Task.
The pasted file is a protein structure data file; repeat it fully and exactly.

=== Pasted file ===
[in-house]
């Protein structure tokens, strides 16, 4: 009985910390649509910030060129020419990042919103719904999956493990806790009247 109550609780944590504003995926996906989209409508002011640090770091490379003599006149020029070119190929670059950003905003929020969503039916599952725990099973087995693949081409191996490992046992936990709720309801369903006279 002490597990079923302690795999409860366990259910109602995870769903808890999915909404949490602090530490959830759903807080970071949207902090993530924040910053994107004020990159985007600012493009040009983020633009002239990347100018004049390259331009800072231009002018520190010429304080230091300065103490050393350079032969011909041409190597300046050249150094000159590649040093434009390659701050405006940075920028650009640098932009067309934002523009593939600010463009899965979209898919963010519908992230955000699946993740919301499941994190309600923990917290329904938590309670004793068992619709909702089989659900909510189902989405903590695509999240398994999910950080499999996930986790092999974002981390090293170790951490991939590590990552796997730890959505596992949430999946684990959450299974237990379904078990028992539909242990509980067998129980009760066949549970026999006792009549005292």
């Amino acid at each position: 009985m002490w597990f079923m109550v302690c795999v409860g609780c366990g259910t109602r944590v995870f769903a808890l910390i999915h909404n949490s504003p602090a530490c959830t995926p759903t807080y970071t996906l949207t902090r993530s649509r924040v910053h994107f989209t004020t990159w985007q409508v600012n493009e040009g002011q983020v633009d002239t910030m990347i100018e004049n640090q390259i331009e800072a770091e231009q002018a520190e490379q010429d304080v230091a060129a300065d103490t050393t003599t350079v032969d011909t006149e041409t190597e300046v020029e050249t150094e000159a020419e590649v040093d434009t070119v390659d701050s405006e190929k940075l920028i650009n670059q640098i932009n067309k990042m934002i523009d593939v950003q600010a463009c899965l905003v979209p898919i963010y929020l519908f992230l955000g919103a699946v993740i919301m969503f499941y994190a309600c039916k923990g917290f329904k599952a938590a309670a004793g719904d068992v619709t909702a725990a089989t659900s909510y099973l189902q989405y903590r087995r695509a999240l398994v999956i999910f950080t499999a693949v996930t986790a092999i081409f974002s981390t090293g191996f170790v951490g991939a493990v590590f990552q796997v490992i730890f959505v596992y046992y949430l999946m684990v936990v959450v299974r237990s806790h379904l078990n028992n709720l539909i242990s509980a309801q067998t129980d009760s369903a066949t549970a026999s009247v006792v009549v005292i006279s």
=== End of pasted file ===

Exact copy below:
[in-house]
């Protein structure tokens, strides 16, 4: 009985910390649509910030060129020419990042919103719904999956493990806790009247 109550609780944590504003995926996906989209409508002011640090770091490379003599006149020029070119190929670059950003905003929020969503039916599952725990099973087995693949081409191996490992046992936990709720309801369903006279 002490597990079923302690795999409860366990259910109602995870769903808890999915909404949490602090530490959830759903807080970071949207902090993530924040910053994107004020990159985007600012493009040009983020633009002239990347100018004049390259331009800072231009002018520190010429304080230091300065103490050393350079032969011909041409190597300046050249150094000159590649040093434009390659701050405006940075920028650009640098932009067309934002523009593939600010463009899965979209898919963010519908992230955000699946993740919301499941994190309600923990917290329904938590309670004793068992619709909702089989659900909510189902989405903590695509999240398994999910950080499999996930986790092999974002981390090293170790951490991939590590990552796997730890959505596992949430999946684990959450299974237990379904078990028992539909242990509980067998129980009760066949549970026999006792009549005292």
């Amino acid at each position: 009985m002490w597990f079923m109550v302690c795999v409860g609780c366990g259910t109602r944590v995870f769903a808890l910390i999915h909404n949490s504003p602090a530490c959830t995926p759903t807080y970071t996906l949207t902090r993530s649509r924040v910053h994107f989209t004020t990159w985007q409508v600012n493009e040009g002011q983020v633009d002239t910030m990347i100018e004049n640090q390259i331009e800072a770091e231009q002018a520190e490379q010429d304080v230091a060129a300065d103490t050393t003599t350079v032969d011909t006149e041409t190597e300046v020029e050249t150094e000159a020419e590649v040093d434009t070119v390659d701050s405006e190929k940075l920028i650009n670059q640098i932009n067309k990042m934002i523009d593939v950003q600010a463009c899965l905003v979209p898919i963010y929020l519908f992230l955000g919103a699946v993740i919301m969503f499941y994190a309600c039916k923990g917290f329904k599952a938590a309670a004793g719904d068992v619709t909702a725990a089989t659900s909510y099973l189902q989405y903590r087995r695509a999240l398994v999956i999910f950080t499999a693949v996930t986790a092999i081409f974002s981390t090293g191996f170790v951490g991939a493990v590590f990552q796997v490992i730890f959505v596992y046992y949430l999946m684990v936990v959450v299974r237990s806790h379904l078990n028992n709720l539909i242990s509980a309801q067998t129980d009760s369903a066949t549970a026999s009247v006792v009549v005292i006279s």